(stick that in your mutual exclusivity and smoke it!)
I like Anti-Flag, and Rise Against, and not being blown up in a series of abstract politically- and ideologically-motivated differences between people, who have power as a result of our broken society, and not the intelligence to use it wisely (also the result of that broken society). Yet I’m okay with small-scale violence: playing Mass Effect is one of the greatest pleasures a human being can experience (just above sex and just below eating two Custard Creams at once to create The Mythical Double Custard Cream of Legend), and that’s based largely around murdering aliens, I’m more than comfortable in moshpits, and I’m not above punching someone in the face if they’re being a dick.
But while it’s easy to draw a distinction between virtual or meaningless violence and full-scale war, it’s less easy to be totally fine with one, and maniacally opposed to the other, as I think I am; if I’m to keep up this stance, I’ve got to draw a line between the two somewhere, which isn’t easy when my opinions on the two things are totally different.
Take large-scale protesting, for instance. I’ve not been to any marches or rallies organised for students this term because the issues being marched on – basically that students are surprised and whiny about the fact that gaining access to, in some cases over two thousand years worth of, learning, academia and scholarly and worldly experience and advice requires more input than the ability to read King Lear as a 16-year-old – bore and anger me, but I’ve seen news reports of them spilling over into large-scale violence. Similarly, the recent violent protests in the wake of the killings of Mike Brown et al. where, ignoring the crappy eye-for-an-eye argument for a second, I question whether I’d be okay with more violent actions than shouting obscenities at police officers, or chucking stones from a safe (for all parties involved) distance.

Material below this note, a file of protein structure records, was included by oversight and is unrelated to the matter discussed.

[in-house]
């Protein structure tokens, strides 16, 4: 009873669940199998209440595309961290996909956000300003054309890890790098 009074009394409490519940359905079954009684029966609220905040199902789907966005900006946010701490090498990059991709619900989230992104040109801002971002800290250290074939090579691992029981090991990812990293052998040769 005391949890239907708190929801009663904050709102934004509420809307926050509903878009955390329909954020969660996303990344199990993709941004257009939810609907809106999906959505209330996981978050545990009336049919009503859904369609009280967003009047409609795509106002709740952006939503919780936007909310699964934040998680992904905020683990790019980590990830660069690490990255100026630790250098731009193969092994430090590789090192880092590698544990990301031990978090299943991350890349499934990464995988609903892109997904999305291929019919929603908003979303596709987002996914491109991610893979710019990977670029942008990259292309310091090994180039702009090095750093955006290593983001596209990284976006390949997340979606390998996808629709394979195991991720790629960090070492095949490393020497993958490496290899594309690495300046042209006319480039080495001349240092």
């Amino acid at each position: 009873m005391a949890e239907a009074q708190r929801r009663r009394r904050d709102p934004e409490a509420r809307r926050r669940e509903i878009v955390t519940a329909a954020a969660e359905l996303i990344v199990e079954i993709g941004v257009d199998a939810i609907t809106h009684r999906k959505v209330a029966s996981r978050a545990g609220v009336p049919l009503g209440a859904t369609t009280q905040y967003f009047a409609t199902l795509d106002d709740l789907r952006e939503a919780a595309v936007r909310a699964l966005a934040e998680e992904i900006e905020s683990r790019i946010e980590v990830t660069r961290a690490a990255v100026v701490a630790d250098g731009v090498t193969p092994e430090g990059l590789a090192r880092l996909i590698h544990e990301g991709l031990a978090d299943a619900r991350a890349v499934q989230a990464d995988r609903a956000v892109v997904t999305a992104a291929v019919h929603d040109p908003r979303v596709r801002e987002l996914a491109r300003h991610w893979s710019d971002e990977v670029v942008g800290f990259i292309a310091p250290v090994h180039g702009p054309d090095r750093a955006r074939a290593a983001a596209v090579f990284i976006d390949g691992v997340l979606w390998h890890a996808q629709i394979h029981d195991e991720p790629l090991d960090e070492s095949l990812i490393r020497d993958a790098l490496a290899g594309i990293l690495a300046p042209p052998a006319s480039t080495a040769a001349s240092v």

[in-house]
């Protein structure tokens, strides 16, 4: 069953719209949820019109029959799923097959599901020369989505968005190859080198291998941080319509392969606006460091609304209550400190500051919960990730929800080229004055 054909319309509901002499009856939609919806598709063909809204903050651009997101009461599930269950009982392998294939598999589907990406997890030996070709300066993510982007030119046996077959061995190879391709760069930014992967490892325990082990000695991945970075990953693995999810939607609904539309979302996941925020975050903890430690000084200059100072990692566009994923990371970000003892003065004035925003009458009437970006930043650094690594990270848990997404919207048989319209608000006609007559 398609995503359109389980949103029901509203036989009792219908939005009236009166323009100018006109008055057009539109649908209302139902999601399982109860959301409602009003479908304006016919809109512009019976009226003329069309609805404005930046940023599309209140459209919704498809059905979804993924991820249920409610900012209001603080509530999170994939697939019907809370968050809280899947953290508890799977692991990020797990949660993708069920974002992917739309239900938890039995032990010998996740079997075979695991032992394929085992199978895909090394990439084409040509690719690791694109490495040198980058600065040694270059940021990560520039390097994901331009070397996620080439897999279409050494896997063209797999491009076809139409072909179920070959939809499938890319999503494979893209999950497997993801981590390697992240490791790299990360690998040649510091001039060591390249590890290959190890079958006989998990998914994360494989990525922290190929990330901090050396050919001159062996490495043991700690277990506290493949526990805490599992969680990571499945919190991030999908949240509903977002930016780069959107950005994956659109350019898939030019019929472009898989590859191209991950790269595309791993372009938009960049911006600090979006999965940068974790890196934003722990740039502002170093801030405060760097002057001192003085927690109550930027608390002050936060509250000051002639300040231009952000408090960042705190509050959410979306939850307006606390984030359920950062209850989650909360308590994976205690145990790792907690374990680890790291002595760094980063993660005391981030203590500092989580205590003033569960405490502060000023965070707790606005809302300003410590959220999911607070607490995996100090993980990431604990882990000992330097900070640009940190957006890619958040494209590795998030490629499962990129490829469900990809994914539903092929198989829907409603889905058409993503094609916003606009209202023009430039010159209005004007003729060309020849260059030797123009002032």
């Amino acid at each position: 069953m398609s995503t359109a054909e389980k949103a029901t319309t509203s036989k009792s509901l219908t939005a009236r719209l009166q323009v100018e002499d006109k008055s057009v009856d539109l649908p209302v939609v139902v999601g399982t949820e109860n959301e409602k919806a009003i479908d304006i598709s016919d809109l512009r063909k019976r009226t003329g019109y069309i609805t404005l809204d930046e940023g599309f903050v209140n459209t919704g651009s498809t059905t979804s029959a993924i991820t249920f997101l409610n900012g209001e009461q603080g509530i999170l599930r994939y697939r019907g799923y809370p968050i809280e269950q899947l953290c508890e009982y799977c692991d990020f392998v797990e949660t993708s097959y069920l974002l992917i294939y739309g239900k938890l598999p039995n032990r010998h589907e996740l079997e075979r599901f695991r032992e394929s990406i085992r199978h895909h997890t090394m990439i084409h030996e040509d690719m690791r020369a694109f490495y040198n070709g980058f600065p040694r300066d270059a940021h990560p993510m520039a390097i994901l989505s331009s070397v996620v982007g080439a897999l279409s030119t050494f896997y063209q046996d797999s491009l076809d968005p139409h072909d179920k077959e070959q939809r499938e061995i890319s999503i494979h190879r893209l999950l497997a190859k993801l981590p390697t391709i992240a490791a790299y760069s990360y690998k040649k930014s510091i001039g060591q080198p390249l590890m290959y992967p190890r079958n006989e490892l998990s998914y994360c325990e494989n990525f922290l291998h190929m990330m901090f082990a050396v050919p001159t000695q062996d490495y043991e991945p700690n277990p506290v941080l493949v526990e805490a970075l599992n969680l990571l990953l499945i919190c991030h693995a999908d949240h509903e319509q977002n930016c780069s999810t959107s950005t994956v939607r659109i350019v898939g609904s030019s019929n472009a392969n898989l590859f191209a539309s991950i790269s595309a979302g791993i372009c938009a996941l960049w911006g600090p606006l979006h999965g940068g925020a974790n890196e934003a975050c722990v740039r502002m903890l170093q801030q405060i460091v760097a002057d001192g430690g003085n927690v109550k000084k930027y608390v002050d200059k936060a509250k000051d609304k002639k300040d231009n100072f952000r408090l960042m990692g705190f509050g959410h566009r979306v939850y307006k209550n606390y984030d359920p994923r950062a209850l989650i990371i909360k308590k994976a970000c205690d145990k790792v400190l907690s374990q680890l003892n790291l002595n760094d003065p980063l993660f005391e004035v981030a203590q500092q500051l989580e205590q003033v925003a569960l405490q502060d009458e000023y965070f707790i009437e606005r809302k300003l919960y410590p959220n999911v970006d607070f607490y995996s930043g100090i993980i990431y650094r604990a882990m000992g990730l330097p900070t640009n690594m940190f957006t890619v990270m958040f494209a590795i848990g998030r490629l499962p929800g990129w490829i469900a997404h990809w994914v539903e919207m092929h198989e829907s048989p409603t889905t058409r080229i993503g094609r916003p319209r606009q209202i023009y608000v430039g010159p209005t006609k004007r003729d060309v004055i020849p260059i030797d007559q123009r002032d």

Because a lot of the violence in these cases is unhelpful in terms of the issues raised, and actively harmful for those involved; apart from the obvious ‘death is bad’ thing that war has that makes it so detestable, my gripe is that it’s a base, rather animalistic way of solving problems that are often unfathomably complex. Take the political quagmire in the Middle East, a decades-long conflict that combines historical and ethnic identities, political separatism, the concept of interventionism, and a bajillion valid, justified and complex opinions, that is largely being solved through the use of a shit-ton of bullets, making it the international equivalent of failing to open a particularly intricately-wrapped Christmas present according to its instructions, shouting ‘frak it!’, and tearing into it with screwdrivers, scissors and anger; the present gets damaged, and its giver is sad that you didn’t take better care of it.
Equally, sometimes people overthink things, and get too caught up in ideas and speculation, without thinking of tangible problems, and in such cases a blow to the face is a rather effective way to recalibrate their earthly-pretentious ideological bullshit balance. I find myself thinking this a lot with people who self-identify as politically right; you might have your lofty reasons for wanting to protect an ethnic identity, or maintain social structures and norms that have, in fairness, kept the species going for a good few thousand years now, but sometimes you want to headbutt Nigel Farage and say ‘here is a real-life gay person, who you are oppressing’.
But where is the line between violence for the sake of groundedness and realism, and going too far the other way and ignoring ideas completely in favour of rule by money or might? Like all questions worth asking, I don’t know the answer; I’ve lived one, so far quite short, life, in one city in one country in one culture in one fragment of that big, scary infinite thing we all pass through called time, so I don’t know if I’ll ever be able to comment on it.
I think being flexible is the best solution. Pick the two opposite ends of the spectrum and have some opinions for the sake of context – paintball is fun, actual mechanised international warfare is much less so – and judge all the bits inbetween on an individual basis; if I’m at a march that turns violen,t get involved if it’s just insults and a few fists being thrown, but maybe back away if cars are being set alight, or whatever marchers-cum-rioters do with their afternoons.